My Sister’s Keeper Book Review by Adele S.

Jodi Picoult knows how to keep readers flipping through pages of a book like they’re on fire. Her best example is the wildly successful My Sister’s Keeper about a 16 year-old girl, Kate, who has leukemia and her younger sister, Anna, who was born to provide any bodily functions her sister needed. When Kate needs a kidney, Anna seeks medical emancipation from her parents and on goes an adventure of standing up for yourself, having the right to make decisions, take risks, and of course, the most recognized theme of all-love.

The characters of My Sister’s Keeper are what makes it so intriguing. They are told from several character’s point of view. First, there’s Anna, a young girl who just wants to have her voice heard for once in her life. Then, there’s Kate, whom we never know what she really wants. Jesse, their older brother, is the rebel, the one who has been forgotten once the trouble with Kate started. The parents, Sarah and Brian, are drifting apart as they try to pick what’s best for their family, though they have very different ideas. It’s not just the family that keeps you on your toes(or should I say your fingers about to flip the page?)-there’s Anna’s lawyer, Campbell Alexander, a man who likes to think he knows what he’s doing and who he is when really, he is just as lost as young Anna. Julie Romano, Anna’s representative, is just like Campbell-thinks she’s gotten it under control-until her and Campbell meet again after their break-up all those years ago and fall in love once more. Campbell and Julie’s love story is just as interesting as Anna’s.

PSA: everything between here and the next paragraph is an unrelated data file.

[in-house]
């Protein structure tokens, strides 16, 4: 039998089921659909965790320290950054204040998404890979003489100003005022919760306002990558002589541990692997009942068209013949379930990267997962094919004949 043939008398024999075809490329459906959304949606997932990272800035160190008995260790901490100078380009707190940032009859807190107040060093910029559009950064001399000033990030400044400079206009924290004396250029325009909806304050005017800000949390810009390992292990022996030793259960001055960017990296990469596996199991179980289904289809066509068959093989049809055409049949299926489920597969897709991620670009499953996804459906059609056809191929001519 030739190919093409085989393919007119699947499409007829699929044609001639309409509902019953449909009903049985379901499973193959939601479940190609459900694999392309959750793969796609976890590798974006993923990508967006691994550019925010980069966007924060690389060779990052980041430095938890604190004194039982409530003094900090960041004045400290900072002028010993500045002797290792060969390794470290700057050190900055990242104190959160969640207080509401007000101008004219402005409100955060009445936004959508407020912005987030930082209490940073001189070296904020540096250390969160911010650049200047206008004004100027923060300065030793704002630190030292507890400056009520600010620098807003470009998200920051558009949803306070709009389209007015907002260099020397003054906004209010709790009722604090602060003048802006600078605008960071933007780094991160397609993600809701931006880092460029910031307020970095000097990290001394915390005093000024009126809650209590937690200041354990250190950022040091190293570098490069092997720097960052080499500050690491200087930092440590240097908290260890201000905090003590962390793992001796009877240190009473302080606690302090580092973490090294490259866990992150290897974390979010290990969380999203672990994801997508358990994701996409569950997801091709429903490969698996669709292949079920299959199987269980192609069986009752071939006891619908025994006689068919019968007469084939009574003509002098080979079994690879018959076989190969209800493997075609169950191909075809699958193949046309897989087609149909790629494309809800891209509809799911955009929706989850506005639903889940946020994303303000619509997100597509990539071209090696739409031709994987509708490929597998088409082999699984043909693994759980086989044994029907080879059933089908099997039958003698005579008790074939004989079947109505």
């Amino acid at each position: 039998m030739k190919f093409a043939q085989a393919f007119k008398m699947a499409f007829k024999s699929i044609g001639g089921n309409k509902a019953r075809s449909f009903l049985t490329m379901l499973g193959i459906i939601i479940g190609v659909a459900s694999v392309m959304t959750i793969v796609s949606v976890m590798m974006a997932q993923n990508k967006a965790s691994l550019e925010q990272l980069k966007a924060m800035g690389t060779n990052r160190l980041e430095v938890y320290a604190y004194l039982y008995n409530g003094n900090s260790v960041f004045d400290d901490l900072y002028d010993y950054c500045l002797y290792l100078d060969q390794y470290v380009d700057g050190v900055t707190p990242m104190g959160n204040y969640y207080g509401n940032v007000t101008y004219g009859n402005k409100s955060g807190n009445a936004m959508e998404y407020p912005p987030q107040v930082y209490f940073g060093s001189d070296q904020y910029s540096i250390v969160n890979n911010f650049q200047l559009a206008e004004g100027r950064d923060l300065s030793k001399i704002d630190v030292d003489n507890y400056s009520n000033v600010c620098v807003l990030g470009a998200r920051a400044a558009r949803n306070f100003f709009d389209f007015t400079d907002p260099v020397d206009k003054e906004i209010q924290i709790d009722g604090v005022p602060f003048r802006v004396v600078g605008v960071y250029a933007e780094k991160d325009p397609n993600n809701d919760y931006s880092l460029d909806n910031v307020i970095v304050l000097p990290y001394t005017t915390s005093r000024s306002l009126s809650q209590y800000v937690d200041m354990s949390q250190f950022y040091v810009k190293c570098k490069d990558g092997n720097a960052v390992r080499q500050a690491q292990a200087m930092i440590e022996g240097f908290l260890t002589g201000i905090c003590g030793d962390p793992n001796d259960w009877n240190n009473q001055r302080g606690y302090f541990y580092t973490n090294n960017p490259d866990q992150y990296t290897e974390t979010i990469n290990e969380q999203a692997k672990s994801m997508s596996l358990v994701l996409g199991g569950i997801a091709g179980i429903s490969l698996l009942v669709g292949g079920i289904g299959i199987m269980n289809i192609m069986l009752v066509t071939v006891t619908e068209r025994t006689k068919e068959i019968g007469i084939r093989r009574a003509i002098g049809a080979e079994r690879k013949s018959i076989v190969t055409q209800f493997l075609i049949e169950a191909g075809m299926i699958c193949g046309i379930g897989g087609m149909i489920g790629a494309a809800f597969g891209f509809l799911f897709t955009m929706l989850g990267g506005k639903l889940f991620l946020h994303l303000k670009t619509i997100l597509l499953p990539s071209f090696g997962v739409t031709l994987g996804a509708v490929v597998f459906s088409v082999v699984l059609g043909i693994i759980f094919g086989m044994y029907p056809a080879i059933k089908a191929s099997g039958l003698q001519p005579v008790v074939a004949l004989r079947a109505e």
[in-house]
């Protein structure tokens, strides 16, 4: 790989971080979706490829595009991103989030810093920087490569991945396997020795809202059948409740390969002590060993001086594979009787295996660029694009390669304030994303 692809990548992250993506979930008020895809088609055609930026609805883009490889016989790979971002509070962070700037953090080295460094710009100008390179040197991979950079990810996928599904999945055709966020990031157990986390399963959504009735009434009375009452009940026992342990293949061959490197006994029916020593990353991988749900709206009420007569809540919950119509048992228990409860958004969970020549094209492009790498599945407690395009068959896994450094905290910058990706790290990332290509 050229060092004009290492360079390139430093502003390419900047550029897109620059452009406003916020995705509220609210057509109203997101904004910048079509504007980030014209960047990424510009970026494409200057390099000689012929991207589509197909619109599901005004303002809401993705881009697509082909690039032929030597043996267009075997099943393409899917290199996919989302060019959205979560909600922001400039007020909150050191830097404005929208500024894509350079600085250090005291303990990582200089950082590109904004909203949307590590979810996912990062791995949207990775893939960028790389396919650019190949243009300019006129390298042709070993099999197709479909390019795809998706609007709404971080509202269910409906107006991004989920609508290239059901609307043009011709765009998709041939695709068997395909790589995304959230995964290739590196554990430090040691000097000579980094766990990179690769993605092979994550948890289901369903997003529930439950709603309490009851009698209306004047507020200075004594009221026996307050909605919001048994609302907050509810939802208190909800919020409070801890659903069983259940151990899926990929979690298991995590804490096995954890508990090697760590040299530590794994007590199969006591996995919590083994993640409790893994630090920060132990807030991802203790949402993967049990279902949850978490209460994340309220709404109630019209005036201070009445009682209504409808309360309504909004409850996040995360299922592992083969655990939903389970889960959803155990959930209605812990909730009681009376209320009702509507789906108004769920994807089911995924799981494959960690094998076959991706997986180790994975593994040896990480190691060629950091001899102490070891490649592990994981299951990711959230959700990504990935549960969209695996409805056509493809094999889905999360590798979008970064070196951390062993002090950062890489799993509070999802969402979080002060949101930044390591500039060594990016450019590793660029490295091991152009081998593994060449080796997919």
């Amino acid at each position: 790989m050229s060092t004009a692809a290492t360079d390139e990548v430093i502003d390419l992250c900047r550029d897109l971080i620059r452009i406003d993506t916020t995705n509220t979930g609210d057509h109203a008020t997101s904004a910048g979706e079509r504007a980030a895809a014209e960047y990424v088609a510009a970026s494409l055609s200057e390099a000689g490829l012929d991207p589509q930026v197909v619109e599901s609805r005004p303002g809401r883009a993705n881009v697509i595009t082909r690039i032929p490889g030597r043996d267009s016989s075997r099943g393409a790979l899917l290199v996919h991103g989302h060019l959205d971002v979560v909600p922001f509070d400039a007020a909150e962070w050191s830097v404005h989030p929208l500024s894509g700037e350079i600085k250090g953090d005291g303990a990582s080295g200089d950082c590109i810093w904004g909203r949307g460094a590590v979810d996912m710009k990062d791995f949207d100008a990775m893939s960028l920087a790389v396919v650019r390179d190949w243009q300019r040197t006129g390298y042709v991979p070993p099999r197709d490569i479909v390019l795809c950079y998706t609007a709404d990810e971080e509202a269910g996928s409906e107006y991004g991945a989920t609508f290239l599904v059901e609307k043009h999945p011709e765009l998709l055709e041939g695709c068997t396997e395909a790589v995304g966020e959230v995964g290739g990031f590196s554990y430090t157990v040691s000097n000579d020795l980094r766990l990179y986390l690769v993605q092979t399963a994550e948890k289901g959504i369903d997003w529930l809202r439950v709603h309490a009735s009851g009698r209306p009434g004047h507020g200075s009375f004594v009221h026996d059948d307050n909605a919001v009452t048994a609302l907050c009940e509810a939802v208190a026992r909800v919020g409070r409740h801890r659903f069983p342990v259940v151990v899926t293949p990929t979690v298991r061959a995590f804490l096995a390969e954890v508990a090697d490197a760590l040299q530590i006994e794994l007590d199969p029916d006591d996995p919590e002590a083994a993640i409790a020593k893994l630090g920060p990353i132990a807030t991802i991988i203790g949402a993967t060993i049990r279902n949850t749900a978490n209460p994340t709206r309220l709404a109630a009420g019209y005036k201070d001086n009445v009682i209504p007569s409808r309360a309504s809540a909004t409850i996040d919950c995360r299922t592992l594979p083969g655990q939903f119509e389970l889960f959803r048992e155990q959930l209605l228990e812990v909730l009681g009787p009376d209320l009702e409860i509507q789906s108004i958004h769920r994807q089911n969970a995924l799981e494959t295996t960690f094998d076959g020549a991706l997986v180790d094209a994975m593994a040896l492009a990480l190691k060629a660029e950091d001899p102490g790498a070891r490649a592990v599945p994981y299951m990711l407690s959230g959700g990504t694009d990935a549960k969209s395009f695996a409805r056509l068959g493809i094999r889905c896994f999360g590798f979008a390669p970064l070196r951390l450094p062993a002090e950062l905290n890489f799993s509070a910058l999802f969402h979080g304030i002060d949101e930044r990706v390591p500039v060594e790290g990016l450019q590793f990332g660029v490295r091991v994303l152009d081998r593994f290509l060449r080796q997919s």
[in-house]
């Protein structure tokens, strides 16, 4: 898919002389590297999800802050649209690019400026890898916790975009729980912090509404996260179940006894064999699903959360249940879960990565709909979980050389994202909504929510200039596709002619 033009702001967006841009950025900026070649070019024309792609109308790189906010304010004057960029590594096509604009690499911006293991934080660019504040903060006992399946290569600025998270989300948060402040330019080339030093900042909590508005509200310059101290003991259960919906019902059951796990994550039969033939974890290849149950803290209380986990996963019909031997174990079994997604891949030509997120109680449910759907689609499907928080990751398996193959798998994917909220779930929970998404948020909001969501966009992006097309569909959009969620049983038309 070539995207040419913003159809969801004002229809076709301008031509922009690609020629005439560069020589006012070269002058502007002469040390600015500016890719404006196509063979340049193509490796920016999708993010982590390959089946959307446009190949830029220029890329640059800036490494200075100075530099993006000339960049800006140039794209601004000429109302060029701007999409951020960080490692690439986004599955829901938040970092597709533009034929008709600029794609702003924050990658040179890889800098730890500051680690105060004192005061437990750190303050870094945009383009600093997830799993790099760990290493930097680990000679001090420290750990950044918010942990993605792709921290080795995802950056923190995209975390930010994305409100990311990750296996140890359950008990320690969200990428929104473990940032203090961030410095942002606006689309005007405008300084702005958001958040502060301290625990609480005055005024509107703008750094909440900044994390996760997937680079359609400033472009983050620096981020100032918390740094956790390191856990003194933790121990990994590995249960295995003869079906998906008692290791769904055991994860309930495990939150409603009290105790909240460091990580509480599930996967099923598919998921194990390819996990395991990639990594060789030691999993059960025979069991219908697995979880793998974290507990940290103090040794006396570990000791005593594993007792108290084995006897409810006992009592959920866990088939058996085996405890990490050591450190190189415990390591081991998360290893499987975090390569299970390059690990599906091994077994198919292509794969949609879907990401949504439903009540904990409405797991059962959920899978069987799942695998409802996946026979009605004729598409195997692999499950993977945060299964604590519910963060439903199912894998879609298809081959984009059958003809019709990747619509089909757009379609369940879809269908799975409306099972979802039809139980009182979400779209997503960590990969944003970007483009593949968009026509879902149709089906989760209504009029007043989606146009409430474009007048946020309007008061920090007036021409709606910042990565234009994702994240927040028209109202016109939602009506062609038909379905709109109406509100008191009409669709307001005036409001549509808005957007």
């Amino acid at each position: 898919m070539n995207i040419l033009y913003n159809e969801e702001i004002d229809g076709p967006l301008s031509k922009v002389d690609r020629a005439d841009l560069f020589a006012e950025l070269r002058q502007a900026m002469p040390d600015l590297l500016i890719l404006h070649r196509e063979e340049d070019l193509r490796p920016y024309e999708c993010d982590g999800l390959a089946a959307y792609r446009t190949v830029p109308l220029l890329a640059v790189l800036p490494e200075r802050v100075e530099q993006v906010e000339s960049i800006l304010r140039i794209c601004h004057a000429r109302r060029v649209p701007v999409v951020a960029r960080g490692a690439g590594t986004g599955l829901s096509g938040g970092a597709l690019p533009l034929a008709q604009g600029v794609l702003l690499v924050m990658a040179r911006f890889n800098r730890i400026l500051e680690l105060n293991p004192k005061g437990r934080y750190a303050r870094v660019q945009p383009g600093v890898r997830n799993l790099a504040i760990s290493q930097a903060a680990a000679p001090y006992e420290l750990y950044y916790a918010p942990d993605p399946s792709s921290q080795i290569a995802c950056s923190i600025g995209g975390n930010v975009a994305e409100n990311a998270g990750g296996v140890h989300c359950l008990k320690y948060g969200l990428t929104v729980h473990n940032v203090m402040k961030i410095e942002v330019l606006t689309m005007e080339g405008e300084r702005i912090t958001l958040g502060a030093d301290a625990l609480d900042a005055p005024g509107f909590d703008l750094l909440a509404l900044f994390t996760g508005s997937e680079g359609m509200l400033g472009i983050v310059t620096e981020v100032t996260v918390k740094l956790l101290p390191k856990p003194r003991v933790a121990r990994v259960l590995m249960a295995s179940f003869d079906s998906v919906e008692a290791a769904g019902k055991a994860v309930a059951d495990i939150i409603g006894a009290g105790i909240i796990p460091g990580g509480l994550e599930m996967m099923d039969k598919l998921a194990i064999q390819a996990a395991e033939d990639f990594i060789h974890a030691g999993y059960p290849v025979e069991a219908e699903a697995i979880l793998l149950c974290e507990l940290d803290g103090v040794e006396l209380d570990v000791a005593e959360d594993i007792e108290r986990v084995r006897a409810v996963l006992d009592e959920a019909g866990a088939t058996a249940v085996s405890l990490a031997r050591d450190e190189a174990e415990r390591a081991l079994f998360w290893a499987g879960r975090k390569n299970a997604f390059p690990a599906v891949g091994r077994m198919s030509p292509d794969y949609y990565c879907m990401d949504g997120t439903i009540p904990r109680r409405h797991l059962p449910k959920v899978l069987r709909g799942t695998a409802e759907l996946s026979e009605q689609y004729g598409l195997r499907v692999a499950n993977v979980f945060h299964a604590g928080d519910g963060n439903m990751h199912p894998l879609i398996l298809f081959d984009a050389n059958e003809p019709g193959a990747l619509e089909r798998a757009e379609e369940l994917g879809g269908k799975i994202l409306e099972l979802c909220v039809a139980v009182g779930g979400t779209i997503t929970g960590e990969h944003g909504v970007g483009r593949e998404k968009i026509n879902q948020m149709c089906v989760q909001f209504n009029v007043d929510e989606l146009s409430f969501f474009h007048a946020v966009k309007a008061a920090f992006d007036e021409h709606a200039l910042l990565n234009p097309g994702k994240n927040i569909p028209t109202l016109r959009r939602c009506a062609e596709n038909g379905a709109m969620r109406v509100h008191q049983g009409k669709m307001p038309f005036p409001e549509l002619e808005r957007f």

The story is nothing like I’ve ever experienced before. A young girl refusing to give a body part that her older sister needs, or else she will die? Just to have her voice be heard? I couldn’t belive it, but as I read on, my opnions were constantly twisted around. Each character has to dig deep inside themself and figure out what they want, how they feel, what they should do, how they should do it, and whether it’s worth it at all. There are many memorable quotes in this book, which made me stop and think.


“You don’t love someone because they’re perfect, you love them in spite of the fact that they’re not.”

“Maybe who we are isn’t so much about what we do, but rather what we’re capable of when we least expect it.”

“Do you know how sometimes-when you are riding your bike and you start skidding across the sand, or when you miss a step and start tumbling down the stairs-you have those long, long seconds to know that you are going to be hurt, and badly?”

“The bottom line is that we never fall for people we’re supposed to.”

The book is tough. Of course, the parts where it describes the hurt that Kate must go through, the blood and vomit and tears, is difficult to stomach. But so is the story of decisions and love. A good word for the book? Raw. It’s difficult. It makes you stop and just think. It makes you shake your heard or flinch, it makes your eyes wet or your stomach spin. There is never one point where I was bored or thinking that it was a bad decision to read the book. Every moment, good or bad, touched you somehow.

Overall, this book is something you can’t miss out on. The ending will leave your jaw hanging and every moment in between will effect you in another way. The characters may seem diverse at first, but really, they all have one thing in common-they’re just trying to find themselves in amidst of the problem in whole. There’s plenty of action and love and questions you never thought you’d ask about life. The best part of all is finding those answers.

Overall, on a scale of 1-10, 1 being terrible and 10 being classic, I give this book a:



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